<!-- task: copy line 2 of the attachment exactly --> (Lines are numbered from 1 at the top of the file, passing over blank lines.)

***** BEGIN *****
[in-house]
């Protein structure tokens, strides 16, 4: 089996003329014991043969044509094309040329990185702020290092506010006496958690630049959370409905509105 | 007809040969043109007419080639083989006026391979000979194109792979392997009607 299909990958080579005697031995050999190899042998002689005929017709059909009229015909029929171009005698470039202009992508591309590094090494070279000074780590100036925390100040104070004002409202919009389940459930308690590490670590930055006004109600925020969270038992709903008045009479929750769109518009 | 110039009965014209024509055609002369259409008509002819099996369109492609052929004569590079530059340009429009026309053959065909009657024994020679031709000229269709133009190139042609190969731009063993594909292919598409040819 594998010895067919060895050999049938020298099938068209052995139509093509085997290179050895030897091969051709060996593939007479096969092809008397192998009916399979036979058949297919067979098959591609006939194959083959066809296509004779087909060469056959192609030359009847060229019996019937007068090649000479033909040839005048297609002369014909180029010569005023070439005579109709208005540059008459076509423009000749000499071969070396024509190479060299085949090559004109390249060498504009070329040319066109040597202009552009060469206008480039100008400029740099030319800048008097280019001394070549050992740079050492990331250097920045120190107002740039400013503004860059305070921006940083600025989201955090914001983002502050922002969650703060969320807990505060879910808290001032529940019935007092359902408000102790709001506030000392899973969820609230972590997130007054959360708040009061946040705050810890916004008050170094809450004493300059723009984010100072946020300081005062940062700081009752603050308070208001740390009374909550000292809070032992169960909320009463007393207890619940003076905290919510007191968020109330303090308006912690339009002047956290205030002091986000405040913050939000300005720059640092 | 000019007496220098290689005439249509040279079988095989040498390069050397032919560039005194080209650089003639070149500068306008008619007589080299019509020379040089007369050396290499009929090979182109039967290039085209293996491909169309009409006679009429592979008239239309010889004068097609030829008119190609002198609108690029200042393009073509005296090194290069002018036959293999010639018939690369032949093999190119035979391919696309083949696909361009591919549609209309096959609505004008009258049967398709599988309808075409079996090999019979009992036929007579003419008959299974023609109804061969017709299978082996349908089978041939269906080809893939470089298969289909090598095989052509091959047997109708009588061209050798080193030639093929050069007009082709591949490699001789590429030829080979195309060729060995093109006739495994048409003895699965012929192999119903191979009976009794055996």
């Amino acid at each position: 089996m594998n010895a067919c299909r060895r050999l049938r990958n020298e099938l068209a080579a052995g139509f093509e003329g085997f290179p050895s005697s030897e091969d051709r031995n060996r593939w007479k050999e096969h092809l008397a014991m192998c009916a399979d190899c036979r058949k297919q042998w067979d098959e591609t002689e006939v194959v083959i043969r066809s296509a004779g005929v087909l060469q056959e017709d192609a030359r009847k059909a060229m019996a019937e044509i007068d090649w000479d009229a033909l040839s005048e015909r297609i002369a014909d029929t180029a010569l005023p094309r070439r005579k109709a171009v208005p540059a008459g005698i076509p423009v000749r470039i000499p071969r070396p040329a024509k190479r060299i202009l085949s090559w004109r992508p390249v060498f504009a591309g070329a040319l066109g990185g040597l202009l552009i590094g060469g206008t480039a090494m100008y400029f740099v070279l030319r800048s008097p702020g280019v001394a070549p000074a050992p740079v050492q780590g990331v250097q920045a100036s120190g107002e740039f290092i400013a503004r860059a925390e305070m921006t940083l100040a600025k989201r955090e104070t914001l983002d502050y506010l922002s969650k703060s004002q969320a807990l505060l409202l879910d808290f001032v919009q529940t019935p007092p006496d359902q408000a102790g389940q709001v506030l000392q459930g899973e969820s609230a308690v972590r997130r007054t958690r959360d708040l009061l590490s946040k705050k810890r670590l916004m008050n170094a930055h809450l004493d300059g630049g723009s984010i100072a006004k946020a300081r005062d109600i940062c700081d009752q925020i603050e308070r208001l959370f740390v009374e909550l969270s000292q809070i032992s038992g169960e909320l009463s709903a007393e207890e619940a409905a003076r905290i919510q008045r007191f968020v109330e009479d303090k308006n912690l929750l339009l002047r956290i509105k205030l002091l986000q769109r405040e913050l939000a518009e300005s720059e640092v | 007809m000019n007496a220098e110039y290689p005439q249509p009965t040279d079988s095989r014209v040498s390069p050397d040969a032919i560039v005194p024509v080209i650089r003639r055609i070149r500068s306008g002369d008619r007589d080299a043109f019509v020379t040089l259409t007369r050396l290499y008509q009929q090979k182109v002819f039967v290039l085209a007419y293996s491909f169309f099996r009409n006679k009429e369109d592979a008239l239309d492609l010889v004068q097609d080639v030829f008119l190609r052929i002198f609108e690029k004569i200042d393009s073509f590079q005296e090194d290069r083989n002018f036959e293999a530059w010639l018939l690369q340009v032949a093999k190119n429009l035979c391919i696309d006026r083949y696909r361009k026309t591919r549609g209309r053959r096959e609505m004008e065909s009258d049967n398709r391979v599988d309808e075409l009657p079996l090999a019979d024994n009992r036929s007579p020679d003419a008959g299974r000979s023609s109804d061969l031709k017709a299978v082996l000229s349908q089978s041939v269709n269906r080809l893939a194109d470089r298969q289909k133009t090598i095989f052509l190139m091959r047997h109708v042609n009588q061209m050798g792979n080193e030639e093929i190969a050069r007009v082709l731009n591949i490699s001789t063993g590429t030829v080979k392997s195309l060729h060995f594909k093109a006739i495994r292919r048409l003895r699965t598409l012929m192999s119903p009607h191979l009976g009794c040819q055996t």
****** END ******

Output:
């Protein structure tokens, strides 16, 4: 089996003329014991043969044509094309040329990185702020290092506010006496958690630049959370409905509105 | 007809040969043109007419080639083989006026391979000979194109792979392997009607 299909990958080579005697031995050999190899042998002689005929017709059909009229015909029929171009005698470039202009992508591309590094090494070279000074780590100036925390100040104070004002409202919009389940459930308690590490670590930055006004109600925020969270038992709903008045009479929750769109518009 | 110039009965014209024509055609002369259409008509002819099996369109492609052929004569590079530059340009429009026309053959065909009657024994020679031709000229269709133009190139042609190969731009063993594909292919598409040819 594998010895067919060895050999049938020298099938068209052995139509093509085997290179050895030897091969051709060996593939007479096969092809008397192998009916399979036979058949297919067979098959591609006939194959083959066809296509004779087909060469056959192609030359009847060229019996019937007068090649000479033909040839005048297609002369014909180029010569005023070439005579109709208005540059008459076509423009000749000499071969070396024509190479060299085949090559004109390249060498504009070329040319066109040597202009552009060469206008480039100008400029740099030319800048008097280019001394070549050992740079050492990331250097920045120190107002740039400013503004860059305070921006940083600025989201955090914001983002502050922002969650703060969320807990505060879910808290001032529940019935007092359902408000102790709001506030000392899973969820609230972590997130007054959360708040009061946040705050810890916004008050170094809450004493300059723009984010100072946020300081005062940062700081009752603050308070208001740390009374909550000292809070032992169960909320009463007393207890619940003076905290919510007191968020109330303090308006912690339009002047956290205030002091986000405040913050939000300005720059640092 | 000019007496220098290689005439249509040279079988095989040498390069050397032919560039005194080209650089003639070149500068306008008619007589080299019509020379040089007369050396290499009929090979182109039967290039085209293996491909169309009409006679009429592979008239239309010889004068097609030829008119190609002198609108690029200042393009073509005296090194290069002018036959293999010639018939690369032949093999190119035979391919696309083949696909361009591919549609209309096959609505004008009258049967398709599988309808075409079996090999019979009992036929007579003419008959299974023609109804061969017709299978082996349908089978041939269906080809893939470089298969289909090598095989052509091959047997109708009588061209050798080193030639093929050069007009082709591949490699001789590429030829080979195309060729060995093109006739495994048409003895699965012929192999119903191979009976009794055996």